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Volcanoes – Get the facts

How many?

There are over 1,500 potentially-active volcanoes world-wide and eight to ten can be erupting at one time.

There are many more volcanoes under the ocean or dormant volcanoes around the world.

Types of volcanoes

There are many types of volcanoes. Here are the five major types of volcanoes:

  1. Caldera – a large depression in the Earth that is created when a volcano collapses.
  2. Cinder Cone – a volcano that is built from blobs of lava that are ejected from a single vent.
  3. Shield Volcano – volcano that builds up from countless outflows of fluid lava.
  4. Stratovolcano – volcanoes that are made up of layers of ash, lava and volcanic debris.
  5. Lava Dome – large mounds that form from lava that piles up around a vent.

Where?

Although the vast majority of volcanoes in Australia are extinct, scientists believe further minor volcanic activity is possible from long-dormant ones in South Australia and Victoria.

There are two active volcanoes in the Australian Antarctic Territories of Heard Island and McDonald Island. The bigger of these two volcanoes is called Big Ben (2750 metres). The volcano on McDonald Island is an active volcano, having erupted for the first time in 1992 and again in August 2005.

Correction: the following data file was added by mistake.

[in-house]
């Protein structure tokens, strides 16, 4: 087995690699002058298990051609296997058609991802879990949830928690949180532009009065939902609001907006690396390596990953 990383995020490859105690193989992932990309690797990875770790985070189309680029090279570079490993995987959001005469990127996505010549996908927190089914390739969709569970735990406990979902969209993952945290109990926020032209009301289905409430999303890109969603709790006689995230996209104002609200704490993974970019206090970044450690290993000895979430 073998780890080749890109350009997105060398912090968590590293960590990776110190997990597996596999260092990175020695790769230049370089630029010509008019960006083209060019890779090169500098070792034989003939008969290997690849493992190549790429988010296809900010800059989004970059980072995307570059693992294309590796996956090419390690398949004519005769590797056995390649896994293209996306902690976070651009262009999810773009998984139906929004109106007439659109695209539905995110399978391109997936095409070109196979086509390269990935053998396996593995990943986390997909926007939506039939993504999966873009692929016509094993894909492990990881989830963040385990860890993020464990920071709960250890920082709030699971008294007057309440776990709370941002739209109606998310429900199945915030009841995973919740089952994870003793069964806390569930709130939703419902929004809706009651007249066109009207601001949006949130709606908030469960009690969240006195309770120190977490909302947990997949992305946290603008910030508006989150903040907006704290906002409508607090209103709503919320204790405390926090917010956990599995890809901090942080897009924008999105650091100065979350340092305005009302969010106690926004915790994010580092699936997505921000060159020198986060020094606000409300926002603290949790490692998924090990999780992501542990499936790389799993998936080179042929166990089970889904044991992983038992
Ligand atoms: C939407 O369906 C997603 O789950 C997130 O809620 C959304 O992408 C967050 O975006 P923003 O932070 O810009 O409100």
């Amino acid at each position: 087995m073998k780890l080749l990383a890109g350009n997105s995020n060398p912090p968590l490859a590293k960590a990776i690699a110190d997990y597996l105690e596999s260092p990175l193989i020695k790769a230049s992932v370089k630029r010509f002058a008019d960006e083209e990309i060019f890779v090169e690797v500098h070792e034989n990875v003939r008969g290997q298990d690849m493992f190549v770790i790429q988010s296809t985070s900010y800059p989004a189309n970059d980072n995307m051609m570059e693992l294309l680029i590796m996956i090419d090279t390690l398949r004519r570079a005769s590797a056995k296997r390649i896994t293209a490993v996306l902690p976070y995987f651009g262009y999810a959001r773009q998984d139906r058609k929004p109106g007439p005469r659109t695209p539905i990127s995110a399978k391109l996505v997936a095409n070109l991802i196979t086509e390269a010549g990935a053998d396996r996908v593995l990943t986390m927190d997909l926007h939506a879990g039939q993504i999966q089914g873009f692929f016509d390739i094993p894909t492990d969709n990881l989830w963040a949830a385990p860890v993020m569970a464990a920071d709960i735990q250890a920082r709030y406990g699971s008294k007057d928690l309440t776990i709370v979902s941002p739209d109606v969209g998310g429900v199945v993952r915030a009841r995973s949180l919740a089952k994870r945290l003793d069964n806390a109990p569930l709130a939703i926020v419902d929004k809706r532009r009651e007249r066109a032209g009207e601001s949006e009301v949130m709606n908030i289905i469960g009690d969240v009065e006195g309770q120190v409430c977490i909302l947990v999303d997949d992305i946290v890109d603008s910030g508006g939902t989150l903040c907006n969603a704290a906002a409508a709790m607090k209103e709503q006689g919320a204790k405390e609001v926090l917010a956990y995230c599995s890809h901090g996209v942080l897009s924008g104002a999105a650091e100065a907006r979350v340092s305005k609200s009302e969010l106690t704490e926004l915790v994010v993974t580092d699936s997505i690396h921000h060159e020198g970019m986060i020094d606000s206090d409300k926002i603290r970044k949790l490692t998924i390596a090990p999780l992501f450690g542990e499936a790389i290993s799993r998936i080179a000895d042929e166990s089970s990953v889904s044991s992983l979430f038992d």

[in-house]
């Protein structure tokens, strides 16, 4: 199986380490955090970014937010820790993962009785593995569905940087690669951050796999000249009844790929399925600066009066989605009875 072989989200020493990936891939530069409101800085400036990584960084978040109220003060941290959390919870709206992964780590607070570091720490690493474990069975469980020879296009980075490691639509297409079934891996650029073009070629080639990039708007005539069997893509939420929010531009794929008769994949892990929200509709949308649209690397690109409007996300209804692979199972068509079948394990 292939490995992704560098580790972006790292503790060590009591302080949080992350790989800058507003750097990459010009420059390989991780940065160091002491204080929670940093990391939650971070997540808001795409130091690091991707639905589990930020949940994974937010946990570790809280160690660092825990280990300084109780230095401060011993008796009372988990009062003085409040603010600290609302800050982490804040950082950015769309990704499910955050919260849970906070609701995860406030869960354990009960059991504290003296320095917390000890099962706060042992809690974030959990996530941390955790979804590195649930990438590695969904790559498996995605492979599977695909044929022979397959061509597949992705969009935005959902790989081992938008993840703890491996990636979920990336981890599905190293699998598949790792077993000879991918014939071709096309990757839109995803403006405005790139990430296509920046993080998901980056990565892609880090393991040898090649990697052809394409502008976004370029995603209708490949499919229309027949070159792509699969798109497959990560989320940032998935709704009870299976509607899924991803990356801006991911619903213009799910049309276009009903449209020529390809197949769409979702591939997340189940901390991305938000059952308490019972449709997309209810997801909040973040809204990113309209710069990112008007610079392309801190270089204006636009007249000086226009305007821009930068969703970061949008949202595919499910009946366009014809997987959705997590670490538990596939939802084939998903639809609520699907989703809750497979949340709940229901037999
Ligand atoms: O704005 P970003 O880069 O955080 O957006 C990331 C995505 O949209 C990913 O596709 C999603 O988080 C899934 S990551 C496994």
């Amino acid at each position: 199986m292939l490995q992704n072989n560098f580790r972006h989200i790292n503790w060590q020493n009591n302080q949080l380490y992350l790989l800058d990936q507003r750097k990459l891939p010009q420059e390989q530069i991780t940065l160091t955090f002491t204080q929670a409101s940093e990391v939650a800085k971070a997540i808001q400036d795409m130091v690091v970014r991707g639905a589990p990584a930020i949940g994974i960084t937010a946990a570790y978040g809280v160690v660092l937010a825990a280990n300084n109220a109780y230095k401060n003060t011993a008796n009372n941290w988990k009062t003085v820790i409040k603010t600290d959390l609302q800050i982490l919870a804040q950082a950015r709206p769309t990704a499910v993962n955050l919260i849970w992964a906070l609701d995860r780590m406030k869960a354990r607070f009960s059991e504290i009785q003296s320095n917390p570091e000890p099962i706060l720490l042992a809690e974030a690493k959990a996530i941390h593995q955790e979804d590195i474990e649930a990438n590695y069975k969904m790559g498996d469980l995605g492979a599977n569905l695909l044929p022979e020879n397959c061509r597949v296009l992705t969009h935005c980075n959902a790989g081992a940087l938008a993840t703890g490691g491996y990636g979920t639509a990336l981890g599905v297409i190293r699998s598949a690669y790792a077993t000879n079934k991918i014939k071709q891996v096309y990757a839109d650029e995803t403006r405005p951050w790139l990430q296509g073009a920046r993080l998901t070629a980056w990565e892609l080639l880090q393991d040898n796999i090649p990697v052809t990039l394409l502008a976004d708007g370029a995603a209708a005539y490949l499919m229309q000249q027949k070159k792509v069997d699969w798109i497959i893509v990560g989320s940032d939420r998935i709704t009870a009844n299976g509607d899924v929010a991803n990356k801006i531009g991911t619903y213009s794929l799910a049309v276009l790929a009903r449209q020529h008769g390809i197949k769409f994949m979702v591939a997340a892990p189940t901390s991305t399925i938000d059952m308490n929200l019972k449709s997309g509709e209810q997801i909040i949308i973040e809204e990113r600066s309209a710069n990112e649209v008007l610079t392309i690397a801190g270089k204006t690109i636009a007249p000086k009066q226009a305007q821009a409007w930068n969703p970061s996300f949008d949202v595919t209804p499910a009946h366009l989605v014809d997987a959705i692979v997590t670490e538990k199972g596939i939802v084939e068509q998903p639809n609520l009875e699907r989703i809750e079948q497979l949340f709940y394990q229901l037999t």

The Ring of Fire

The image below shows that about 80 per cent of the world’s volcanoes form a circle around the Pacific Ocean in a belt known as the 'Ring of Fire'.

The 'Ring of Fire' in the Pacific The 'Ring of Fire' in the Pacific
The 'Ring of Fire' in the Pacific
(see text on the left for more information)

In the Australian region, the ‘Ring of Fire’ volcanoes in Indonesia and the Philippines have erupted as recently as 1982 when the Galunggung volcano in West Java caused the engines of a passenger plane to stop as it was flying towards Australia.

In 1991, Mt Pinatubo in the Philippines erupted threatening the lives of a million people. A giant ash cloud rose 35 kilometres into the sky. The Philippine authorities were able to evacuate 60,000 people from the slopes and valleys, and the American military evacuated 18,000 people from a nearby base.

Our closest neighbours

In Papua New Guinea, two volcanoes, Vulcan and Tavurvur, erupted and literally buried the town of Rabaul under millions of tonnes of ash and made 80,000 people homeless.

In New Zealand, Mt Ruapehu erupted in late 1995 and June 1996, closing ski fields, causing floods from its crater lake and interrupting air traffic in the North Island.

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